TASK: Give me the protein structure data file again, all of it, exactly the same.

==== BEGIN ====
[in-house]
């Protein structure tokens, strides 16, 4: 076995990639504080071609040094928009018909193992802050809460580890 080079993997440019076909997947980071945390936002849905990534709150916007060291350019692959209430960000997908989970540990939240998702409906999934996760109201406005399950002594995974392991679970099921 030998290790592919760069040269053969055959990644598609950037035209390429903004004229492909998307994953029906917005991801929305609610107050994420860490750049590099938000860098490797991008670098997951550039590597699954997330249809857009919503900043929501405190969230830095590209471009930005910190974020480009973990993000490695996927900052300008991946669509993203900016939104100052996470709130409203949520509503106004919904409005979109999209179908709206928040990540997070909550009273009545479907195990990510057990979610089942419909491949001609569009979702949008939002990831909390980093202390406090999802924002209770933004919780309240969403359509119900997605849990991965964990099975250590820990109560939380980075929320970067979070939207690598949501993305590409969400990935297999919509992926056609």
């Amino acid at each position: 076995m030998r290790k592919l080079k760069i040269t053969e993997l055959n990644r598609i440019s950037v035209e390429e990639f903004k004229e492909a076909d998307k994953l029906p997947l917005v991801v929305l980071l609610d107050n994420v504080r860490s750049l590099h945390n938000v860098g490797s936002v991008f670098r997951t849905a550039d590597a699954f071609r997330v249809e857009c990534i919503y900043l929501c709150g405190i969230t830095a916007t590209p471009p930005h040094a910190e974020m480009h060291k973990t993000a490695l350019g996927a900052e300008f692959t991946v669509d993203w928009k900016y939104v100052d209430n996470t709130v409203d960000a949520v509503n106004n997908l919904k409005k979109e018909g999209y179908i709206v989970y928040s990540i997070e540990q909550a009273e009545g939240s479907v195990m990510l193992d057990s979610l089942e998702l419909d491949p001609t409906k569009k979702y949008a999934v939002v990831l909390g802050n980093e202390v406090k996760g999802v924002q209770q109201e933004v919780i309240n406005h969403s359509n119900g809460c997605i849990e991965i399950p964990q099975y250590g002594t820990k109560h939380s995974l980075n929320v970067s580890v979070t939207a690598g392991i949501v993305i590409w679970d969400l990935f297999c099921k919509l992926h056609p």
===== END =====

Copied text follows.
[in-house]
């Protein structure tokens, strides 16, 4: 076995990639504080071609040094928009018909193992802050809460580890 080079993997440019076909997947980071945390936002849905990534709150916007060291350019692959209430960000997908989970540990939240998702409906999934996760109201406005399950002594995974392991679970099921 030998290790592919760069040269053969055959990644598609950037035209390429903004004229492909998307994953029906917005991801929305609610107050994420860490750049590099938000860098490797991008670098997951550039590597699954997330249809857009919503900043929501405190969230830095590209471009930005910190974020480009973990993000490695996927900052300008991946669509993203900016939104100052996470709130409203949520509503106004919904409005979109999209179908709206928040990540997070909550009273009545479907195990990510057990979610089942419909491949001609569009979702949008939002990831909390980093202390406090999802924002209770933004919780309240969403359509119900997605849990991965964990099975250590820990109560939380980075929320970067979070939207690598949501993305590409969400990935297999919509992926056609």
């Amino acid at each position: 076995m030998r290790k592919l080079k760069i040269t053969e993997l055959n990644r598609i440019s950037v035209e390429e990639f903004k004229e492909a076909d998307k994953l029906p997947l917005v991801v929305l980071l609610d107050n994420v504080r860490s750049l590099h945390n938000v860098g490797s936002v991008f670098r997951t849905a550039d590597a699954f071609r997330v249809e857009c990534i919503y900043l929501c709150g405190i969230t830095a916007t590209p471009p930005h040094a910190e974020m480009h060291k973990t993000a490695l350019g996927a900052e300008f692959t991946v669509d993203w928009k900016y939104v100052d209430n996470t709130v409203d960000a949520v509503n106004n997908l919904k409005k979109e018909g999209y179908i709206v989970y928040s990540i997070e540990q909550a009273e009545g939240s479907v195990m990510l193992d057990s979610l089942e998702l419909d491949p001609t409906k569009k979702y949008a999934v939002v990831l909390g802050n980093e202390v406090k996760g999802v924002q209770q109201e933004v919780i309240n406005h969403s359509n119900g809460c997605i849990e991965i399950p964990q099975y250590g002594t820990k109560h939380s995974l980075n929320v970067s580890v979070t939207a690598g392991i949501v993305i590409w679970d969400l990935f297999c099921k919509l992926h056609p």